What Will it Take to Kill the Farm Bill's Wasteful Catfish Subsidy?
4:41 PM, Jan 28, 2014 • By MARK HEMINGWAY
A provision tucked away in a 2008 bill allocated $20 million to create an office at the USDA to inspect facilities that process catfish. Seafood inspections have traditionally been done by the Food and Drug Administration—and if you're wondering why one species of fish needs to be inspected by two different federal agencies, so are a lot of people in Washington.
The USDA's catfish office has a staff of four full-time employees. The catfish office needs about $14 million annually to operate. It has yet to inspect a single catfish.
Indeed, the catfish program appears to be a protectionist racket and a waste of taxpayer money. But no one can get rid of it. In 2012, the Senate voted by voice vote to eliminate the program. In 2013, the House Agriculture Committee voted 31-15 to eliminate the program. On at least three different occasions, the Government Accountability Office has singled out the program as wasteful and unnecessary. And Vietnam is threatening to scuttle a major trade deal because, in addition to being wasteful, the bill is a protectionist racket. "It's clearly a thinly veiled attempt designed to keep out fish from countries like Vietnam,” Le Chi Dzung, an economist at the Vietnam embassy, told The New York Times.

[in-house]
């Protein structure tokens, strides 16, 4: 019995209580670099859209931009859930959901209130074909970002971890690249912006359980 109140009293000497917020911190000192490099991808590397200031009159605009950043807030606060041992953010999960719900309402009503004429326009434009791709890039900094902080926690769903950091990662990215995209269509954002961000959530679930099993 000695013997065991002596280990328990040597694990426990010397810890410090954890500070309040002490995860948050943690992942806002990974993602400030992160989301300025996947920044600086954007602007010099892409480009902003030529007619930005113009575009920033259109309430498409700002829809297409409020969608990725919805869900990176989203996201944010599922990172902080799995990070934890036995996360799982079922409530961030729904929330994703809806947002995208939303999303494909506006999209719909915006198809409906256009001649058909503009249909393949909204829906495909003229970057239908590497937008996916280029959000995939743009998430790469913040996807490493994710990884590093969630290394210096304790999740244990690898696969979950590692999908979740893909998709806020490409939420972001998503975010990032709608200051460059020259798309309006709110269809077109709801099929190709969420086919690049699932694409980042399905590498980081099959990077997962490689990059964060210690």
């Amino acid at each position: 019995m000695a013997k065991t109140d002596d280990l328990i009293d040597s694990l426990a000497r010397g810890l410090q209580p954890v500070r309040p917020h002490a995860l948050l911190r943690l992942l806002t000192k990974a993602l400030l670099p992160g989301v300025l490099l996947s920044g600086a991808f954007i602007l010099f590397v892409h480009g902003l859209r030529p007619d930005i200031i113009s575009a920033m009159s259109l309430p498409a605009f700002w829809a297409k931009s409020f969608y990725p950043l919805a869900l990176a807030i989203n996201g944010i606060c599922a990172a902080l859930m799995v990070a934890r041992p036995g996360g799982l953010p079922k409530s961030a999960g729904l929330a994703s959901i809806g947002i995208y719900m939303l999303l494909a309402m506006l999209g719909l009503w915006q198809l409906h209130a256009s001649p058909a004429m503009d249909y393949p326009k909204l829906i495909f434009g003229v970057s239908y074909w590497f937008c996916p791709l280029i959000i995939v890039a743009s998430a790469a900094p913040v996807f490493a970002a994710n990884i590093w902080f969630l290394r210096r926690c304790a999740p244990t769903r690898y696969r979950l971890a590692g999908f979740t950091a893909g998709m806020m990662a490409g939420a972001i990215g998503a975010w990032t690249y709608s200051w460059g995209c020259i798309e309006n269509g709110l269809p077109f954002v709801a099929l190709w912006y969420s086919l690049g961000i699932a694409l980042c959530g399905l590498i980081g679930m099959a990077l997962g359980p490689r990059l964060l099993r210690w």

So why is the USDA catfish office still around? As I noted last November:
Well, a new version of the bill was just unveiled, and—surprise!— funding for the USDA catfish program is still in the bill. Compared to previous versions of the legislation, there have been some changes to the catfish subsidy amendment allegedly to address concerns raised about the bill. But the bill still requires seafood producers, which often process other kinds of fish in addition to catfish, to submit to duplicative and unnecessary regulatory oversight. Trade experts still say the bill will aggravate other catfish producers that the U.S. has trade agreements with. And it's still going to cost taxpayers millions of dollars every year in perpetuity.
Despite all of this, the New York Times reported yesterday that the final version of the farm bill "is expected to keep a controversial catfish-inspection office at the Agriculture Department."
If you want to know what's wrong with Washington, the catfish subsidy is a textbook example. Even when there's widespread consensus between Republicans, Democrats, and federal agencies that something is a terrible idea, two senators and one motivated lobby can still find a way to force it on taxpayers.
Recent Blog Posts